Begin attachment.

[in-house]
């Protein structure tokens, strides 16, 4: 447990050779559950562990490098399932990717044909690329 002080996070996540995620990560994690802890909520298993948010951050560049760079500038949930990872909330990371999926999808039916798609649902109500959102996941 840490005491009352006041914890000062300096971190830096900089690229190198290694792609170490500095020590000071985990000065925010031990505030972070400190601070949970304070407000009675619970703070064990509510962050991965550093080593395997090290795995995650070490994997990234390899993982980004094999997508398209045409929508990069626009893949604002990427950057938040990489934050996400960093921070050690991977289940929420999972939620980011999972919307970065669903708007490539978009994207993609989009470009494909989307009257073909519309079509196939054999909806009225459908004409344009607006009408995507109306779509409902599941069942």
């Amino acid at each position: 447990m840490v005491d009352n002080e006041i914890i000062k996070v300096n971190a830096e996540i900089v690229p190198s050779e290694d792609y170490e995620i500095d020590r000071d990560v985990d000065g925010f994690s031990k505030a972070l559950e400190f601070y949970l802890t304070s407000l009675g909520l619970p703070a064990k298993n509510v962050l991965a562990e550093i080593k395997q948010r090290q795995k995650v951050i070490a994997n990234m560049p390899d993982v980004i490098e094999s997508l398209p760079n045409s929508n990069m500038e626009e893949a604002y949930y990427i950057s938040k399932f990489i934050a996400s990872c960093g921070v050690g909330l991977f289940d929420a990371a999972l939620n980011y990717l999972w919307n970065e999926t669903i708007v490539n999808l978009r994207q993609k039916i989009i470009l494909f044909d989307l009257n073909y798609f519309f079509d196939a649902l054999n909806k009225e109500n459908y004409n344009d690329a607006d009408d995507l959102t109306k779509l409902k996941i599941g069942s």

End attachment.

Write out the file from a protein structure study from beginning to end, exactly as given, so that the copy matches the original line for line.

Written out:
[in-house]
């Protein structure tokens, strides 16, 4: 447990050779559950562990490098399932990717044909690329 002080996070996540995620990560994690802890909520298993948010951050560049760079500038949930990872909330990371999926999808039916798609649902109500959102996941 840490005491009352006041914890000062300096971190830096900089690229190198290694792609170490500095020590000071985990000065925010031990505030972070400190601070949970304070407000009675619970703070064990509510962050991965550093080593395997090290795995995650070490994997990234390899993982980004094999997508398209045409929508990069626009893949604002990427950057938040990489934050996400960093921070050690991977289940929420999972939620980011999972919307970065669903708007490539978009994207993609989009470009494909989307009257073909519309079509196939054999909806009225459908004409344009607006009408995507109306779509409902599941069942």
């Amino acid at each position: 447990m840490v005491d009352n002080e006041i914890i000062k996070v300096n971190a830096e996540i900089v690229p190198s050779e290694d792609y170490e995620i500095d020590r000071d990560v985990d000065g925010f994690s031990k505030a972070l559950e400190f601070y949970l802890t304070s407000l009675g909520l619970p703070a064990k298993n509510v962050l991965a562990e550093i080593k395997q948010r090290q795995k995650v951050i070490a994997n990234m560049p390899d993982v980004i490098e094999s997508l398209p760079n045409s929508n990069m500038e626009e893949a604002y949930y990427i950057s938040k399932f990489i934050a996400s990872c960093g921070v050690g909330l991977f289940d929420a990371a999972l939620n980011y990717l999972w919307n970065e999926t669903i708007v490539n999808l978009r994207q993609k039916i989009i470009l494909f044909d989307l009257n073909y798609f519309f079509d196939a649902l054999n909806k009225e109500n459908y004409n344009d690329a607006d009408d995507l959102t109306k779509l409902k996941i599941g069942s």